04.05.11 1:19 AM ET
Yemen's Looming Humanitarian Emergency
Yemen’s growing civil unrest contains an impending human disaster whose impact has already begun to be felt in the everyday lives of the country’s 24 million citizens. And this looming emergency cannot be resolved through either military action or talks between the two opposing sides.
The price of basic commodities such as wheat, rice, and cooking oil was high even before the two-month uprising that has led to increasingly violent crackdowns on anti-government protests across the volatile Arabian Peninsula state. Now, food prices in the Arab world’s poorest nation have risen sharply. Coupled with rising oil prices and fuel scarcity, the spike is creating economic conditions that threaten to inflame the political crisis and spark even more violence in the streets.
“Certainly rising food prices and fuel shortages will exacerbate an already combustible situation,” said Princeton University Yemen analyst Gregory Johnsen.
The first signs surfaced Monday in the capital, Sana’a, where a young boy reportedly was shot and wounded by security forces attempting to break up a fight over fuel.
Oil production, which according to the World Bank accounts for 27 percent of the country’s GDP and 90 percent of its exports, has been hit hard by the unrest. Total, Yemen’s largest foreign investor, announced last month that production at its 42,000-barrels-a-day Block 5 oil field was disrupted following a pipeline attack. Similarly, Canadian producer Calvalley Petroleum Inc. said its pipeline that ships 50,000 to 70,000 barrels a day had to be shut down following a tribal attack. And Austria’s OMV halted production in mid-March and evacuated all its foreign employees.
“If removing Saleh means I and my family have to go hungry until he goes, then we will starve to make sure he leaves office.”
On Monday, Brent crude oil prices rose to a two-and-half-year high in reaction to the civil war in Libya. With the knock-on effect on production and transportation costs of imported goods in Yemen—a nation that imports 80 percent of its food—the impact of the resulting hike in the prices of basic foodstuff that’s brought in is already being felt on the street.
“For my family it is very difficult now,” said Mohammed Farhan, a shopkeeper and father of seven. “Every time we go to buy flour, the price has gone up, so we try to buy as much as we can afford now, because I know that next week it will be even more expensive.”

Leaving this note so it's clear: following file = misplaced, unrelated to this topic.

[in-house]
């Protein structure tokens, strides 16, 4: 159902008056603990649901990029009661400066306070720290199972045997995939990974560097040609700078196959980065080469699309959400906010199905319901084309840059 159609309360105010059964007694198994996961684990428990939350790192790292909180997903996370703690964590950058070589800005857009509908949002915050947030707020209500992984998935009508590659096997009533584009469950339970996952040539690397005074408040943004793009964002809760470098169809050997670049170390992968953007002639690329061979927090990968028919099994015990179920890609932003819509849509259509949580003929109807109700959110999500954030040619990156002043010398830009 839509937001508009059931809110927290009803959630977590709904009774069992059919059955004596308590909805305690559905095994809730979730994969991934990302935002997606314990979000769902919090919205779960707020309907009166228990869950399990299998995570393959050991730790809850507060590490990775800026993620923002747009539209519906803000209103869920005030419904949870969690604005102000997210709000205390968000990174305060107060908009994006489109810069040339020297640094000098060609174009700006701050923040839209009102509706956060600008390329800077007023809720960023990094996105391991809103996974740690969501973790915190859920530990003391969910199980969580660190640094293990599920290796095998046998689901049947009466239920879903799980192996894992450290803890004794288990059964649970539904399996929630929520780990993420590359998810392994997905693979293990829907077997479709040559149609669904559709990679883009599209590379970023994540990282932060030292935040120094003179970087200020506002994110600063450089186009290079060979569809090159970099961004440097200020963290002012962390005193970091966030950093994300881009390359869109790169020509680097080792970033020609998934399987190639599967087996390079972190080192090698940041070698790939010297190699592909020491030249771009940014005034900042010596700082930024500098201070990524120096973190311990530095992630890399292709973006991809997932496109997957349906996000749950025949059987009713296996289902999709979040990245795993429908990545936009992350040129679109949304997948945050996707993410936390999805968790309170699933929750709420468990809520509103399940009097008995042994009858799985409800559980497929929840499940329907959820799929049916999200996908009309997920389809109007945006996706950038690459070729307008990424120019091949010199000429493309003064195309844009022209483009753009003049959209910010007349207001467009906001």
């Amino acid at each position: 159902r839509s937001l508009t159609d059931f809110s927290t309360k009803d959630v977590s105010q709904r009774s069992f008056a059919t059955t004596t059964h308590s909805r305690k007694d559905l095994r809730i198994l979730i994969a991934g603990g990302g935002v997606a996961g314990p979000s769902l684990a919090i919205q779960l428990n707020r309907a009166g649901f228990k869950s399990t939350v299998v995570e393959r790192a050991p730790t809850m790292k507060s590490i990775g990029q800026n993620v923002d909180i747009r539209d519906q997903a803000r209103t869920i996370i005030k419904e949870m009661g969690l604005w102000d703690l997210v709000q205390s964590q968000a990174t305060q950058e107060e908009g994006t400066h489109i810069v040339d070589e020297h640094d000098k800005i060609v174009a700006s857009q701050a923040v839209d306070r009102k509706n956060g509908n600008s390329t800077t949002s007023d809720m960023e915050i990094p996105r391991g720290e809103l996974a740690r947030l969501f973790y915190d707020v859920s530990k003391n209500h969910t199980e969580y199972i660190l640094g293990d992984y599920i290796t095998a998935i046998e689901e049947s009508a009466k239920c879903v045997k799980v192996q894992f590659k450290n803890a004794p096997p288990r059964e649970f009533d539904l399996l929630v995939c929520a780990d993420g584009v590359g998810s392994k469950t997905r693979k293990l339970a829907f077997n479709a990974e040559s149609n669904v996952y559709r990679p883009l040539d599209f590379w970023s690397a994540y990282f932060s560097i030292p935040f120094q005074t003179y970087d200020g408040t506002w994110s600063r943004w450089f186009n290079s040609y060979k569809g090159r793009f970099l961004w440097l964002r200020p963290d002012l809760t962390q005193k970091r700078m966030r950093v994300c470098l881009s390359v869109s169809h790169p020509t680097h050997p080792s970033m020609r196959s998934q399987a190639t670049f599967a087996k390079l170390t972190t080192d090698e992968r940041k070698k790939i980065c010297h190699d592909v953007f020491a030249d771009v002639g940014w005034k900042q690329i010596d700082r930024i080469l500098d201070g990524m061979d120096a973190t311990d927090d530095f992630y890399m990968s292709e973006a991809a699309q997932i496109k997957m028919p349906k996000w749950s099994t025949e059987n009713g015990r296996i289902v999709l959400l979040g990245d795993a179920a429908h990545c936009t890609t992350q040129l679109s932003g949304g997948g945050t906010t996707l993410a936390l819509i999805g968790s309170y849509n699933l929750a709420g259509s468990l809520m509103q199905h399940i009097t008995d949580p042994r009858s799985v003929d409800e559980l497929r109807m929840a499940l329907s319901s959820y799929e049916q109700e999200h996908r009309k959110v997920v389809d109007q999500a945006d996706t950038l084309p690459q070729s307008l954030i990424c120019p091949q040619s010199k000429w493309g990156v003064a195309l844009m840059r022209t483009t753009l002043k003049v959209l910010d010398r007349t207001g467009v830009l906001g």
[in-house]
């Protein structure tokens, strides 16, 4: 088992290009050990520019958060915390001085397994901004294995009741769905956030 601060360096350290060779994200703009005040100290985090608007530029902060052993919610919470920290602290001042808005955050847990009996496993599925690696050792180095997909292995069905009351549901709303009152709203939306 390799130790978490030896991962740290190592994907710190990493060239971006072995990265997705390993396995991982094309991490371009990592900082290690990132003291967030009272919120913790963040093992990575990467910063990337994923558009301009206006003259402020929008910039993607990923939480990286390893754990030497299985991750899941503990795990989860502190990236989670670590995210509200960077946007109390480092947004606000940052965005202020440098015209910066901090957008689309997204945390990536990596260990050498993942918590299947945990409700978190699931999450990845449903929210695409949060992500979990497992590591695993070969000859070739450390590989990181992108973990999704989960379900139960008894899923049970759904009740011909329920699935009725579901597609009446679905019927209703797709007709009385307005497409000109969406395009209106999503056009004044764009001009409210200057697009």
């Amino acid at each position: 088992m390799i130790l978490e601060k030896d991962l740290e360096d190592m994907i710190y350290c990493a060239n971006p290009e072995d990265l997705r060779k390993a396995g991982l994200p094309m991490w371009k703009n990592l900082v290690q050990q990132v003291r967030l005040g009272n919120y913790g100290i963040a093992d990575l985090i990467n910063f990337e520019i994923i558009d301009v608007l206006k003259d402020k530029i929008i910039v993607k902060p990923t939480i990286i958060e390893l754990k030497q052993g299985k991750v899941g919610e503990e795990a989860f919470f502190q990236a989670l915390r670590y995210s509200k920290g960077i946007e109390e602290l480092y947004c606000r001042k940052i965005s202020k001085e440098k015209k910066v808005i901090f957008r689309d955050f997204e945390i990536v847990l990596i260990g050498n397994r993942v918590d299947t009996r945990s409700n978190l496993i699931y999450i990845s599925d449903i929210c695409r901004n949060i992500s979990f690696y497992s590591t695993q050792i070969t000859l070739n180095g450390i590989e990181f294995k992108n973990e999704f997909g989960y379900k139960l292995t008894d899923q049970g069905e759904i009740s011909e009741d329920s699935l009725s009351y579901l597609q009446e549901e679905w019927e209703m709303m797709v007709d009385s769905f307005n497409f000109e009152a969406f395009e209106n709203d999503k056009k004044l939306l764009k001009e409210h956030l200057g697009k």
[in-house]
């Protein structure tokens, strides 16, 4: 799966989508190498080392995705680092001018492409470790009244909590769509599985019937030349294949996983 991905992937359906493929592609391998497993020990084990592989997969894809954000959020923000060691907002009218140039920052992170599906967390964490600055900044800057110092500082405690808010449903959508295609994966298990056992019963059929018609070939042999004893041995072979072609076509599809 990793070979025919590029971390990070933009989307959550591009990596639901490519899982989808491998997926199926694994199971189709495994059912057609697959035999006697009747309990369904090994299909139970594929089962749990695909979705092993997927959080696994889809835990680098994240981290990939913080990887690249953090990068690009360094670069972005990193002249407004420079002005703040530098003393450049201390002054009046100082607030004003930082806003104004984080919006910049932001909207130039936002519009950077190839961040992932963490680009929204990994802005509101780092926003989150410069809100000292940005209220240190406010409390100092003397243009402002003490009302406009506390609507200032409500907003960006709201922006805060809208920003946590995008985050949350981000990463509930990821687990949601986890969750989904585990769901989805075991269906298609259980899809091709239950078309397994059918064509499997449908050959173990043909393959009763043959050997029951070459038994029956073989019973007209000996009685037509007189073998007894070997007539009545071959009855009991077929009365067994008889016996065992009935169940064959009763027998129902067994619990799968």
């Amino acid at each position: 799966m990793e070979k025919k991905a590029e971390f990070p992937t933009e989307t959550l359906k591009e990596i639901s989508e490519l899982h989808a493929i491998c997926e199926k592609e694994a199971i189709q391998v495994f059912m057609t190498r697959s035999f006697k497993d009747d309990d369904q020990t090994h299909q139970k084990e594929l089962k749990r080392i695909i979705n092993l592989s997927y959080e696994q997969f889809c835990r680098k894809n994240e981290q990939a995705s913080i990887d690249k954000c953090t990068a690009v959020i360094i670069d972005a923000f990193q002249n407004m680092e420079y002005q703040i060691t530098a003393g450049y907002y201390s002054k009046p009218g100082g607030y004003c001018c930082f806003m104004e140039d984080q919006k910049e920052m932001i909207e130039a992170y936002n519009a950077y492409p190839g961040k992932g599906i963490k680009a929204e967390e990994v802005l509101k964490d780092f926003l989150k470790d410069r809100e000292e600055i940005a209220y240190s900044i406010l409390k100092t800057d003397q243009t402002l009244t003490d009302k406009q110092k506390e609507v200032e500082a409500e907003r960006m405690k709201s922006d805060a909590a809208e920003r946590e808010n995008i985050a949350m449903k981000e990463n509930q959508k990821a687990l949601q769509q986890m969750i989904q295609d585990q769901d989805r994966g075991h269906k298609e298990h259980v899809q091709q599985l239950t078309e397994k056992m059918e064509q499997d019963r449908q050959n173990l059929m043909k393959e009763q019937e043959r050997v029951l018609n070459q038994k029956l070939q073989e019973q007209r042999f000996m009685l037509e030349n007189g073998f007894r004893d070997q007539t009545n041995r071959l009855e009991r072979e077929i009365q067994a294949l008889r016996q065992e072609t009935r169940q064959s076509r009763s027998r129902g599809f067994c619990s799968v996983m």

In March 2008, in the middle of a world food price crisis, the cost of wheat more than doubled in the space of four months, leading to weeks of protests and riots across the country. In the past two weeks, the price of wheat in Yemen has risen by 45 percent, and the cost of rice by 22 percent, according to the World Food Programme. The value of the Yemeni rial is also in decline, while the U.S. dollar is increasingly difficult to come by in the capital.
William Lambers, author of End World Hunger, described Yemen’s crisis of rising food prices as a “silent tsunami.” “If this crisis continues and food prices stay high, I think there is a great chance of more unrest, protests, and violence just based on that alone,” Lambers warned.
Yemen has the third-highest rate of malnutrition in the world, according to World Bank figures. Malnutrition is so rampant that more than half the country's children are stunted in growth. “The smallest children cannot wait for the political crisis to resolve, they need nourishment now in the first 1,000 days [of their lives] or they will suffer lasting damage or even worse,” said Lambers.
About 43 percent of the population lives below the poverty line, while unemployment is as high as 40 percent. Among those between ages 18 and 28—which includes the students and unemployed graduates behind the current anti-government protests—the jobless figure rises to 50 percent.
Protesters on the streets of Sana’a are well aware of the problems, and the continuing turmoil.
“We know what is happening. I pay… we all pay for food every day. But we can only improve Yemen’s economy by removing Ali Abdullah Saleh,” said activist Mustahr Al-Sufari from his tent in the midst of an anti-government sit-in. “If that means I and my family have to go hungry until he goes, then we will starve to make sure he leaves office.”
But Lambers says the risk is too great and that something can be done to avoid it. “First would be restoring food-aid programs that have suffered such big funding cuts. The World Food Programme has an emergency safety net operation that needs funding and this would provide rations to 1.8 million Yemenis... if it gets the funding.”
But as talks between the opposition coalition—the Joint Meeting Parties, or JMP—and the beleaguered President Saleh continue to falter, there’s little prospect of a peaceful political solution to Yemen’s crisis any time soon. That does not augur well for dealing with the growing economic hardship.
“Yemenis have traditionally taken to the streets to protest rising costs, and as the president continues to attempt to remain in power his increasingly reckless handling of the economy will make it even more difficult for the next government to succeed,” said Johnsen.